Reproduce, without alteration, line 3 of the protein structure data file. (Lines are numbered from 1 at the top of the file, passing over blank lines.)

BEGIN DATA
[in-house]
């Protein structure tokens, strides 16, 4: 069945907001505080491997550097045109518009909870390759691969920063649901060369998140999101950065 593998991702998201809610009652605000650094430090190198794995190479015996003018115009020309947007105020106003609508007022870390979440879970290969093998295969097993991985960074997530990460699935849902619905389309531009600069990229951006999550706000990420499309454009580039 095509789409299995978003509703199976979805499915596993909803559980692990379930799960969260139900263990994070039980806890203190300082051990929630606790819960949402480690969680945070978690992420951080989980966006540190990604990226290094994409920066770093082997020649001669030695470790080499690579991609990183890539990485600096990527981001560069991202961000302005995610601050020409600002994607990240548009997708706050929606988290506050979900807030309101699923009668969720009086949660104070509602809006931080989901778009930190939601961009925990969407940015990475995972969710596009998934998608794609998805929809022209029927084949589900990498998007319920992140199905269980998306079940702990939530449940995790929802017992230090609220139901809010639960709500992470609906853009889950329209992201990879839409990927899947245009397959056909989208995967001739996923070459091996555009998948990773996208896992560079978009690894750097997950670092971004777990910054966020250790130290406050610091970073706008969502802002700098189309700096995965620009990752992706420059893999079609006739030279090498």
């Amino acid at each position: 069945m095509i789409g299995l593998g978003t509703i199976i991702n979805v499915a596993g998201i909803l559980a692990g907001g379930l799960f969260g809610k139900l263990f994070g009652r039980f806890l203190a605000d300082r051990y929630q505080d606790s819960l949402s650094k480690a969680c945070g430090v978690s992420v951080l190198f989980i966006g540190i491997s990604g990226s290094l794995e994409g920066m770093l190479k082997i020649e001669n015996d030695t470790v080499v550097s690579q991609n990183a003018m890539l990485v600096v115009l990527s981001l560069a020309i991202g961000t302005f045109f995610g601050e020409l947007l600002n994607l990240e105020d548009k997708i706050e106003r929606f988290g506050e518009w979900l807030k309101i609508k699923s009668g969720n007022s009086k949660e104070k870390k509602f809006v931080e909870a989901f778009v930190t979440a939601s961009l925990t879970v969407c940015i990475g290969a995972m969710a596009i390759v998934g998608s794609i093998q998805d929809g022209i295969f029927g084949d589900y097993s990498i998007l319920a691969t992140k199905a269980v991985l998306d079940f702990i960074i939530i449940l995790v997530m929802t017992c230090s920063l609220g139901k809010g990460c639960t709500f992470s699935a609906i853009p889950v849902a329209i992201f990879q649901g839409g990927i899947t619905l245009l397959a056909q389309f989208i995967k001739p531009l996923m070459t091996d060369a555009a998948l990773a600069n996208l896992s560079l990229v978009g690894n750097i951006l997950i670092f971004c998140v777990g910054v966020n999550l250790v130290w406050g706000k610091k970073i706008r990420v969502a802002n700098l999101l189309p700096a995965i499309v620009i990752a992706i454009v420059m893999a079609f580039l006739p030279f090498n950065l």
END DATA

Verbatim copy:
């Amino acid at each position: 069945m095509i789409g299995l593998g978003t509703i199976i991702n979805v499915a596993g998201i909803l559980a692990g907001g379930l799960f969260g809610k139900l263990f994070g009652r039980f806890l203190a605000d300082r051990y929630q505080d606790s819960l949402s650094k480690a969680c945070g430090v978690s992420v951080l190198f989980i966006g540190i491997s990604g990226s290094l794995e994409g920066m770093l190479k082997i020649e001669n015996d030695t470790v080499v550097s690579q991609n990183a003018m890539l990485v600096v115009l990527s981001l560069a020309i991202g961000t302005f045109f995610g601050e020409l947007l600002n994607l990240e105020d548009k997708i706050e106003r929606f988290g506050e518009w979900l807030k309101i609508k699923s009668g969720n007022s009086k949660e104070k870390k509602f809006v931080e909870a989901f778009v930190t979440a939601s961009l925990t879970v969407c940015i990475g290969a995972m969710a596009i390759v998934g998608s794609i093998q998805d929809g022209i295969f029927g084949d589900y097993s990498i998007l319920a691969t992140k199905a269980v991985l998306d079940f702990i960074i939530i449940l995790v997530m929802t017992c230090s920063l609220g139901k809010g990460c639960t709500f992470s699935a609906i853009p889950v849902a329209i992201f990879q649901g839409g990927i899947t619905l245009l397959a056909q389309f989208i995967k001739p531009l996923m070459t091996d060369a555009a998948l990773a600069n996208l896992s560079l990229v978009g690894n750097i951006l997950i670092f971004c998140v777990g910054v966020n999550l250790v130290w406050g706000k610091k970073i706008r990420v969502a802002n700098l999101l189309p700096a995965i499309v620009i990752a992706i454009v420059m893999a079609f580039l006739p030279f090498n950065l």